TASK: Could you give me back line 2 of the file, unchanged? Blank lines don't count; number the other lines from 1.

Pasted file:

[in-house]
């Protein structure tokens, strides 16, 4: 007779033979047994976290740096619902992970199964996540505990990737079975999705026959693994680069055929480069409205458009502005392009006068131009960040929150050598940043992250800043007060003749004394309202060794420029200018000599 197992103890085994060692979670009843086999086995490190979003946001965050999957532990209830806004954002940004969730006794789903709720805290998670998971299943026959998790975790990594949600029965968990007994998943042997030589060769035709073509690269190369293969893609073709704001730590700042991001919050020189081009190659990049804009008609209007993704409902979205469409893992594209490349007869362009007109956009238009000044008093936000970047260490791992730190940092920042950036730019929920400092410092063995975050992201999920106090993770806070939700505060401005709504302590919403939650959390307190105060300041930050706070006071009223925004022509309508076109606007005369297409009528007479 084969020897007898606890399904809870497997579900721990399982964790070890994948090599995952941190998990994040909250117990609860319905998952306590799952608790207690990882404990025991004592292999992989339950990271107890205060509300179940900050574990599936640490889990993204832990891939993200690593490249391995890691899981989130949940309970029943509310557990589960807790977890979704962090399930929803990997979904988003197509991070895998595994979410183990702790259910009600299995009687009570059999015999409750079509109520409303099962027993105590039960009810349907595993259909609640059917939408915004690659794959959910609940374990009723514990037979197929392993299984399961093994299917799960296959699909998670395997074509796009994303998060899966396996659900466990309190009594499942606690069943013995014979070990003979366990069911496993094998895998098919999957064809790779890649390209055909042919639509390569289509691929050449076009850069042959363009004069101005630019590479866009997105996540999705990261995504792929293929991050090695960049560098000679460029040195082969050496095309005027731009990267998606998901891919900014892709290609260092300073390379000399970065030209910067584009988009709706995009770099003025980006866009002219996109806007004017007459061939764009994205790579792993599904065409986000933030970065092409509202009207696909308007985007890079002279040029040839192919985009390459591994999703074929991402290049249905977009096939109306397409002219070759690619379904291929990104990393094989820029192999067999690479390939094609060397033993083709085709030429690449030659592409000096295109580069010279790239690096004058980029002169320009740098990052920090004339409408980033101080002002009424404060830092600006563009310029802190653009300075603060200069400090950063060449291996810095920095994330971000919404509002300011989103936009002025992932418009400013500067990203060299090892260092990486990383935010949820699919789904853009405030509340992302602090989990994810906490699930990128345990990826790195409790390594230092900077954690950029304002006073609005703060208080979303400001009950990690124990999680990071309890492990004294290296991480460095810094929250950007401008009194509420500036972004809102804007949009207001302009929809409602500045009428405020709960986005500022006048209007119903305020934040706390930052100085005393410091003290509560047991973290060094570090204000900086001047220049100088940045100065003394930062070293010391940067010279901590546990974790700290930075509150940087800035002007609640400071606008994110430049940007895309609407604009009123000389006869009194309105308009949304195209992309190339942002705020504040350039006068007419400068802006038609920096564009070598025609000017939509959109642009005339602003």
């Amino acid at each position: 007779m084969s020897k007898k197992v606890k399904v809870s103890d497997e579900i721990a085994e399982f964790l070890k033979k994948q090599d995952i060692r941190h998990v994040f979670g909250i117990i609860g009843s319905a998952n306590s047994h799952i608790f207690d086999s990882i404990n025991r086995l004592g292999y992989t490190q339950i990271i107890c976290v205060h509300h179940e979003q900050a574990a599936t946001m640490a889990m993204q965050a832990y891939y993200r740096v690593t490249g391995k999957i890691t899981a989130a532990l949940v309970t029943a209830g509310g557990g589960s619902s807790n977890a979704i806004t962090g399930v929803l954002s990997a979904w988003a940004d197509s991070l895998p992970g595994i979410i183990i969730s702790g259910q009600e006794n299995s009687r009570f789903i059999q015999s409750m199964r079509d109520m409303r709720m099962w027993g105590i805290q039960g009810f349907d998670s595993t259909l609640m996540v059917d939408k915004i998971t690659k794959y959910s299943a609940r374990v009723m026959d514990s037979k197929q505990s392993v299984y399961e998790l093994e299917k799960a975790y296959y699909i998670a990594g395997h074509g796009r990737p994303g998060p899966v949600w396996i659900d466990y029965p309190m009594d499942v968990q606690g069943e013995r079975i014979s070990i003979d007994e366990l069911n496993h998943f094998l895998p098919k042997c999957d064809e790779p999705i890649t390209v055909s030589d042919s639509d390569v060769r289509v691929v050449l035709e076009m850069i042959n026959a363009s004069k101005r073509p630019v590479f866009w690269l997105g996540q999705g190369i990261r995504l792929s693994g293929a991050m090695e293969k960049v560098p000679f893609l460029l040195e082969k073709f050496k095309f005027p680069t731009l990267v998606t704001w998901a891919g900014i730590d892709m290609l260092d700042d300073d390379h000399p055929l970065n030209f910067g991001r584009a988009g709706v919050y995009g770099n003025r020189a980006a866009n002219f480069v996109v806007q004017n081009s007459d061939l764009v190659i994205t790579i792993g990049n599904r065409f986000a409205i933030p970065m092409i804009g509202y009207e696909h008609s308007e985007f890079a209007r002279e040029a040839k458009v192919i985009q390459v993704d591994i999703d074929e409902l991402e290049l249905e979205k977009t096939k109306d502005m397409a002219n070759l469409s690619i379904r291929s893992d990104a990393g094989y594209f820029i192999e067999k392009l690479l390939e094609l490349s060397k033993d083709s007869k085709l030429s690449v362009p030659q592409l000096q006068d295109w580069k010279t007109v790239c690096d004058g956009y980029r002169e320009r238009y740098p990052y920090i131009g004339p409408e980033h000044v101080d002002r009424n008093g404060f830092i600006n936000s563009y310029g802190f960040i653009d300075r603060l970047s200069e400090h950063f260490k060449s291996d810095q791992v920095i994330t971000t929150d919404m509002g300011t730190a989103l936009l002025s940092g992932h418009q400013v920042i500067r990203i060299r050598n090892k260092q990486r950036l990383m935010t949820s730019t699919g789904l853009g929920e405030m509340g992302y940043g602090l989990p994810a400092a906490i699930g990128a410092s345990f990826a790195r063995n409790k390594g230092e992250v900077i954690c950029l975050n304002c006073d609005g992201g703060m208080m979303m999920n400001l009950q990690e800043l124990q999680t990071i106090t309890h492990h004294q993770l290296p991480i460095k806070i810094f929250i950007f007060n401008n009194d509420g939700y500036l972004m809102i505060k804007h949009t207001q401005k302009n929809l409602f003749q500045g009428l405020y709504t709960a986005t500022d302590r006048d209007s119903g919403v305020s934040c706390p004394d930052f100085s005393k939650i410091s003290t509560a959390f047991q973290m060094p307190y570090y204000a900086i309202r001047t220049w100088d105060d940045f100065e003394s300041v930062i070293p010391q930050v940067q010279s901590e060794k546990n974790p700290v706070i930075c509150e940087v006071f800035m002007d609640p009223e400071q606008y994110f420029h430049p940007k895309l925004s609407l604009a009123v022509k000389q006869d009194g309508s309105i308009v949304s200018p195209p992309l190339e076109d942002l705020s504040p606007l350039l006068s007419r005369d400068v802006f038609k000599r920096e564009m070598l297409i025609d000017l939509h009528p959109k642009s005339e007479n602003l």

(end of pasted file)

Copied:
């Protein structure tokens, strides 16, 4: 007779033979047994976290740096619902992970199964996540505990990737079975999705026959693994680069055929480069409205458009502005392009006068131009960040929150050598940043992250800043007060003749004394309202060794420029200018000599 197992103890085994060692979670009843086999086995490190979003946001965050999957532990209830806004954002940004969730006794789903709720805290998670998971299943026959998790975790990594949600029965968990007994998943042997030589060769035709073509690269190369293969893609073709704001730590700042991001919050020189081009190659990049804009008609209007993704409902979205469409893992594209490349007869362009007109956009238009000044008093936000970047260490791992730190940092920042950036730019929920400092410092063995975050992201999920106090993770806070939700505060401005709504302590919403939650959390307190105060300041930050706070006071009223925004022509309508076109606007005369297409009528007479 084969020897007898606890399904809870497997579900721990399982964790070890994948090599995952941190998990994040909250117990609860319905998952306590799952608790207690990882404990025991004592292999992989339950990271107890205060509300179940900050574990599936640490889990993204832990891939993200690593490249391995890691899981989130949940309970029943509310557990589960807790977890979704962090399930929803990997979904988003197509991070895998595994979410183990702790259910009600299995009687009570059999015999409750079509109520409303099962027993105590039960009810349907595993259909609640059917939408915004690659794959959910609940374990009723514990037979197929392993299984399961093994299917799960296959699909998670395997074509796009994303998060899966396996659900466990309190009594499942606690069943013995014979070990003979366990069911496993094998895998098919999957064809790779890649390209055909042919639509390569289509691929050449076009850069042959363009004069101005630019590479866009997105996540999705990261995504792929293929991050090695960049560098000679460029040195082969050496095309005027731009990267998606998901891919900014892709290609260092300073390379000399970065030209910067584009988009709706995009770099003025980006866009002219996109806007004017007459061939764009994205790579792993599904065409986000933030970065092409509202009207696909308007985007890079002279040029040839192919985009390459591994999703074929991402290049249905977009096939109306397409002219070759690619379904291929990104990393094989820029192999067999690479390939094609060397033993083709085709030429690449030659592409000096295109580069010279790239690096004058980029002169320009740098990052920090004339409408980033101080002002009424404060830092600006563009310029802190653009300075603060200069400090950063060449291996810095920095994330971000919404509002300011989103936009002025992932418009400013500067990203060299090892260092990486990383935010949820699919789904853009405030509340992302602090989990994810906490699930990128345990990826790195409790390594230092900077954690950029304002006073609005703060208080979303400001009950990690124990999680990071309890492990004294290296991480460095810094929250950007401008009194509420500036972004809102804007949009207001302009929809409602500045009428405020709960986005500022006048209007119903305020934040706390930052100085005393410091003290509560047991973290060094570090204000900086001047220049100088940045100065003394930062070293010391940067010279901590546990974790700290930075509150940087800035002007609640400071606008994110430049940007895309609407604009009123000389006869009194309105308009949304195209992309190339942002705020504040350039006068007419400068802006038609920096564009070598025609000017939509959109642009005339602003």